Even without strong powers, mayors find a way to get things done
Anyone following the debate around Ontario’s proposed Bill 39, which would permit the mayors of Toronto and Ottawa to exercise “strong mayor” powers, may be under the impression that the leaders of these large Canadian cities have difficulty getting things done.
With the province of Ontario moving with such urgency to bestow new powers on Toronto’s John Tory and Ottawa’s Mark Sutcliffe, it would be natural to assume there’s a governance crisis at play. Are mayors being stymied by their councils, and are their policy agendas routinely scuttled by obstinate city councillors?
Mayors are generally successful in getting their policy preferences enacted. They’re elected on a policy platform and slowly but surely, mayors usually find a way to push it past a council that may have been elected on a set of opposing priorities.
Along with Tory, Toronto’s past recent mayors — David Miller and the late Rob Ford — were able to enact major pillars of their election platforms in relative short order after being elected.
How did they do so in the absence of the type of “strong mayor” powers their counterparts in some major American cities enjoy?
They enjoy a deference to their office and mandate. Mayors certainly represent only one vote of many around the council table, but they’re the only one with a city-wide mandate. They can claim support from voters throughout the municipality, and can argue that since they ran and won, they have a good handle on the mood and policy preferences of residents.
They have a city-wide political machine. Accompanying a city-wide mandate is a political machine that supported that victory. These include skilled political operators, volunteers, well-placed supporters and hundreds of donors. This machine is invested in the mayor’s success and can be activated throughout the mayor’s mandate to drum up support for policy initiatives.
They have a large, skilled team at city hall to help them. The mayor has the largest political office of anyone on council. Councillors have staff to assist them mainly with scheduling, administrative issues and constituency services, but mayors have policy staff who help draft and find support for their agenda.
These political staff work closely with city staff, including the city manager’s office, to design policies and services. They also closely manage the mayor’s coalition on council and find support among other councillors who may be partial to whatever initiative the mayor is hoping to pass.
They are natural coalition-builders and can create and re-create alliances as needed. Every mayor has a contingent of councillors they can count on for support. This group shares some type of policy or ideological alignment and can generally be expected to vote with the mayor. Mayors don’t have a caucus or cabinet in the same way a premier or the prime minister does, so this coalition can ebb and flow depending on the issue at hand.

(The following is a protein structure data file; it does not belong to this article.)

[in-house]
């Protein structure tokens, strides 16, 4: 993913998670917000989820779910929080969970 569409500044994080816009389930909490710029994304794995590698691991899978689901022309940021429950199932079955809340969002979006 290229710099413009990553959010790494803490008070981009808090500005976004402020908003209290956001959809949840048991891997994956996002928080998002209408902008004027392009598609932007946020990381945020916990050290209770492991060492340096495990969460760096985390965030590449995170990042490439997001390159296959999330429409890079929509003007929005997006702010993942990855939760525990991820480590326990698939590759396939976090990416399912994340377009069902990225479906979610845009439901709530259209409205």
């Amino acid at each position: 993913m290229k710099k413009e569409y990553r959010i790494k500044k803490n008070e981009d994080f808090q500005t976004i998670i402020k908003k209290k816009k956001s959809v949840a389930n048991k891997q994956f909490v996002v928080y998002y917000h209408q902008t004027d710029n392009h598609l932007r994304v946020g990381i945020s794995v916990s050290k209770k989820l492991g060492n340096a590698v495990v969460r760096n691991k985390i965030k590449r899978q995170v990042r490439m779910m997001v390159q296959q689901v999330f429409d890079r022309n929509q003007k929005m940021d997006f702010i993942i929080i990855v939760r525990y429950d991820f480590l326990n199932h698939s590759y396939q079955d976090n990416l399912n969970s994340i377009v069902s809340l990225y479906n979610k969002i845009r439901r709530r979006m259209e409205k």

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Mayors work to find new partners and keep the door open for even hardened critics to vote with them on certain issues. Part of this process involves supporting local priorities for certain councillors, such as planning matters or traffic management issues. In this sense, mayors often trade support for local issues to get a policy passed.
They have the ear of the premier and prime minister. Unlike any other member of council, the mayor has the ability to directly discuss policy matters with provincial premiers and, very often, the prime minister. Mayors, therefore, not only have the ability to gain high-level support for their initiatives, but they have the chance to work through inter-governmental funding or jurisdictional challenges prior to introducing items to council.
Agenda can stall
A mayor’s policy agenda can slow or fail. Mayors lose council votes from time to time, and occasionally cannot find the necessary support for certain items. But they often get much of what they set out to accomplish passed.
The support they enjoy from council, the public, the premier or even their own staff is contingent upon their actions and the decisions they make in office. If the popularity of a mayor dips, the challenges they face may compound and their agenda could ultimately stall.
For the most part, however, mayors are quite skilled at using both the formal and informal levers and resources at their disposal to fulfil their policy agenda.
Nothing outlined above comes easily, which is why it’s tempting for some to use new powers to eliminate the need to consult and find coalitions among council members. But the processes mayors use to build support — through research, consultation, careful design and negotiation — makes for better and more comprehensive local public policy.
Time will tell if Bill 39 will allow mayors to overstep this process, but it certainly changes the well-established dynamics of local policymaking.